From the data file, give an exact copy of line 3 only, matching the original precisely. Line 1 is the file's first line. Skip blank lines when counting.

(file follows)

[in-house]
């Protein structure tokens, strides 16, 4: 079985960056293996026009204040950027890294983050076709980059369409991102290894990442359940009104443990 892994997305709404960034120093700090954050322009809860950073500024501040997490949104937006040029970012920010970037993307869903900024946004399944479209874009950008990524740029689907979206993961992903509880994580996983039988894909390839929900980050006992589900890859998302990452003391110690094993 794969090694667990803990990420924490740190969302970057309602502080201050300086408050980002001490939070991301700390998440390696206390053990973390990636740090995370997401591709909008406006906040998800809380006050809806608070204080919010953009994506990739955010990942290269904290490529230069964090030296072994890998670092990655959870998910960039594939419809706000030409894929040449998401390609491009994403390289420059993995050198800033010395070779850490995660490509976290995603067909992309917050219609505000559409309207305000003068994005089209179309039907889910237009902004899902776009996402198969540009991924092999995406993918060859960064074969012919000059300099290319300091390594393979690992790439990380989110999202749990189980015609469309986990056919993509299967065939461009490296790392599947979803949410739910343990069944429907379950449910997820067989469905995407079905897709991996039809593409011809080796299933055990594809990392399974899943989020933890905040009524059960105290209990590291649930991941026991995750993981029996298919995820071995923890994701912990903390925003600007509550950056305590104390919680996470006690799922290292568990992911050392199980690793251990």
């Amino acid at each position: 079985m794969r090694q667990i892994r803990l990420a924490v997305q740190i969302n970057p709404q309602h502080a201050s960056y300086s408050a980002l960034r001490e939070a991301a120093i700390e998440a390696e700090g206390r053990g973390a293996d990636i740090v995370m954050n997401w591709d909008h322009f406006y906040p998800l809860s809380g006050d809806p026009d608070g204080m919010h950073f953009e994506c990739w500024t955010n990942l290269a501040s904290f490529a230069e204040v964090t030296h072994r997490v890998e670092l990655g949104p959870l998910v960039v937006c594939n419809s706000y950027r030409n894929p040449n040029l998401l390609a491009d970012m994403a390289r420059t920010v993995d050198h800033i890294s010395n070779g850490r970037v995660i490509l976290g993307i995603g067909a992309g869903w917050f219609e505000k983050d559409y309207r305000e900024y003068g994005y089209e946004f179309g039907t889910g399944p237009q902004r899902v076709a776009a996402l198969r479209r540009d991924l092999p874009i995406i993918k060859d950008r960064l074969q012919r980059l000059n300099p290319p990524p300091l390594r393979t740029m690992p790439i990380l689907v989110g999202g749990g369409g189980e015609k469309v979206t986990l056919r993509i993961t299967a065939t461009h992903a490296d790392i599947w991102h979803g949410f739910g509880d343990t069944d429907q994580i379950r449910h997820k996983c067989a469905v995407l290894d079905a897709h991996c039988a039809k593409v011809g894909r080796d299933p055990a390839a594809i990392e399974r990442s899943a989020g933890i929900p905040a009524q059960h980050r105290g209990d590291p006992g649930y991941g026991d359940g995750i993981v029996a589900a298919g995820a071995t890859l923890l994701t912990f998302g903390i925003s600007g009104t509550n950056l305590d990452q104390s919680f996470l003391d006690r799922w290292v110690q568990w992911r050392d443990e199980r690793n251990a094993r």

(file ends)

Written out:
């Amino acid at each position: 079985m794969r090694q667990i892994r803990l990420a924490v997305q740190i969302n970057p709404q309602h502080a201050s960056y300086s408050a980002l960034r001490e939070a991301a120093i700390e998440a390696e700090g206390r053990g973390a293996d990636i740090v995370m954050n997401w591709d909008h322009f406006y906040p998800l809860s809380g006050d809806p026009d608070g204080m919010h950073f953009e994506c990739w500024t955010n990942l290269a501040s904290f490529a230069e204040v964090t030296h072994r997490v890998e670092l990655g949104p959870l998910v960039v937006c594939n419809s706000y950027r030409n894929p040449n040029l998401l390609a491009d970012m994403a390289r420059t920010v993995d050198h800033i890294s010395n070779g850490r970037v995660i490509l976290g993307i995603g067909a992309g869903w917050f219609e505000k983050d559409y309207r305000e900024y003068g994005y089209e946004f179309g039907t889910g399944p237009q902004r899902v076709a776009a996402l198969r479209r540009d991924l092999p874009i995406i993918k060859d950008r960064l074969q012919r980059l000059n300099p290319p990524p300091l390594r393979t740029m690992p790439i990380l689907v989110g999202g749990g369409g189980e015609k469309v979206t986990l056919r993509i993961t299967a065939t461009h992903a490296d790392i599947w991102h979803g949410f739910g509880d343990t069944d429907q994580i379950r449910h997820k996983c067989a469905v995407l290894d079905a897709h991996c039988a039809k593409v011809g894909r080796d299933p055990a390839a594809i990392e399974r990442s899943a989020g933890i929900p905040a009524q059960h980050r105290g209990d590291p006992g649930y991941g026991d359940g995750i993981v029996a589900a298919g995820a071995t890859l923890l994701t912990f998302g903390i925003s600007g009104t509550n950056l305590d990452q104390s919680f996470l003391d006690r799922w290292v110690q568990w992911r050392d443990e199980r690793n251990a094993r």